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Today is Sunday, September 23, 2018

More Bother from Brazil

1 April, 2011

At the start of this year, we previously made comment on the practice of some ports in Brazil of imposing fines on vessel crew members have not ratified either of the ILO conventions on seafarers identification documents. These are ILO 108 (1958) entered into force on 19 February 1961 or its replacement ILO 185 (2003) adopted on 19 June 2003 and came into force 19 February 2005. To refresh your memories on the action taken by Brazil that has now been put to rights, please go to this link –http://www.faceofshipping.com/user/topic/blog_beware_brazil.asp.

Very recently, we have been informed that Brazil as a country has decided that seafarers who do not hold a seafarers identification document from a flag state that has ratified either of the seafarers identification document ILO conventions will not be allowed shore leave in Brazilian ports.

Ports also includes the facilities at which aircraft arrive and there, immigration authorities can order the repatriation to their country of origin with clearance and air travel costs to the account of the seafarer / owner. Offending seafarers will be repatriated on the first available aircraft seat. 

It is not known if Brazil will accept seafarers identification documents held by them issued by a flag state of which they are not a national.

Brazil has rescinded the original convention ILO 108 and in its place has ratified ILO 185. It is perhaps significant that the seafarers' identity document issue is the only convention relating to seafarers that was not incorporated into the MLC 2006 for ratification status, please go this link – http://www.ilo.org/ilolex/cgi-lex/ratifce.pl?C186. As will be noted 18 more flag states need to ratify before the clock starts ticking for its entry into force.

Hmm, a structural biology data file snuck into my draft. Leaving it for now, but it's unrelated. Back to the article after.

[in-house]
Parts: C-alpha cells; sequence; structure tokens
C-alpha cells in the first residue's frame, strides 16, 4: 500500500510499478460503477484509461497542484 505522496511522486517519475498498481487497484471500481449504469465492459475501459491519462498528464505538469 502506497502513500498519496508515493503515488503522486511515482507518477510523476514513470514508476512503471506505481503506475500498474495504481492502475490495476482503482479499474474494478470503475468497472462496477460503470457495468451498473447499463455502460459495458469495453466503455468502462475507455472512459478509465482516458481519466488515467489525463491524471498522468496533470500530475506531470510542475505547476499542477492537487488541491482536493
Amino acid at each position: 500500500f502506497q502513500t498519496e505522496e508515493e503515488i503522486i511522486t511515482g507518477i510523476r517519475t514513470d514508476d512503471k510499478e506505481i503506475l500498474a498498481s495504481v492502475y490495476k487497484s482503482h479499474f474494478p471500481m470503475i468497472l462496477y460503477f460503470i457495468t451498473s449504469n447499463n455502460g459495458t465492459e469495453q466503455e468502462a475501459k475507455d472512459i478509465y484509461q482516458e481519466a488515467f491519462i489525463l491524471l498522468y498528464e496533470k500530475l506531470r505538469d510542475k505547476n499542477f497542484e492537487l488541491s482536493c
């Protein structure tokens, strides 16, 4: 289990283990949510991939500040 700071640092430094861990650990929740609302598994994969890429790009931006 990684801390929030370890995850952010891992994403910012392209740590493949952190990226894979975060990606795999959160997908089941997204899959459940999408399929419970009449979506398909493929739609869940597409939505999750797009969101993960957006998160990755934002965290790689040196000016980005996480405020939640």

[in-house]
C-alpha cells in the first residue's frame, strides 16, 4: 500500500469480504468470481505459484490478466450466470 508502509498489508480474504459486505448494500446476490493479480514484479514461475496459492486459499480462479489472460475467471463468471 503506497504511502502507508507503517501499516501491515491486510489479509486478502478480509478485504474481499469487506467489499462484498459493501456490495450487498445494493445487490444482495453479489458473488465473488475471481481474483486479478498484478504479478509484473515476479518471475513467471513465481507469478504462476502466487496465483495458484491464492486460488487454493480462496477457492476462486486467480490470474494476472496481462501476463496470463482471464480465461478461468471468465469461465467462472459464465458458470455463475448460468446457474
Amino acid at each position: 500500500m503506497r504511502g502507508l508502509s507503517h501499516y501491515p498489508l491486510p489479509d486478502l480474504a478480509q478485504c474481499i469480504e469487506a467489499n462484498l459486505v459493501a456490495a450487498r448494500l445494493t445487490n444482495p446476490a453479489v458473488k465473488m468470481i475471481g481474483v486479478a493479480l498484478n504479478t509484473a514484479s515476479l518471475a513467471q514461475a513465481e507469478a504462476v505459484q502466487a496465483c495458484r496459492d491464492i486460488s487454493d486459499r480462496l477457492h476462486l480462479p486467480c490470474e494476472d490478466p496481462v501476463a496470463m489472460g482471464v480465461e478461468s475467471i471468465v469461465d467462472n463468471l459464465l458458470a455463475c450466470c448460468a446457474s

For a list of nations that have ratified and denounced ILO 108, please go this link –http://www.ilo.org/ilolex/english/convdisp1.htm and for the revised C 185, please go to this link – http://www.ilo.org/ilolex/english/convdisp1.htm. Of significance, China and the Philippines did not ratify ILO 108 while India did so on 17 January 2005. Brazil ratified on 21 January 2010.

China, India and the Philippines are major providers of professional maritime manpower have yet to ratify C185.

Both C108 and C185 have specific requirements to allow shore leave, transit and transfer of seafarers that signatory flag states are obliged to follow. Perhaps this is why some may never ratify and others are being slow to do so. Under its latest Coast Guard act, the USA there is provision for the free transportation of seafarers within terminals. However, will it ratify C185?

C185 and the MLC have significant impacts on the welfare of seafarers but as always, it seems that the well-being of seafarers is like always very low down on political agenda lists.

Jim Nicoll

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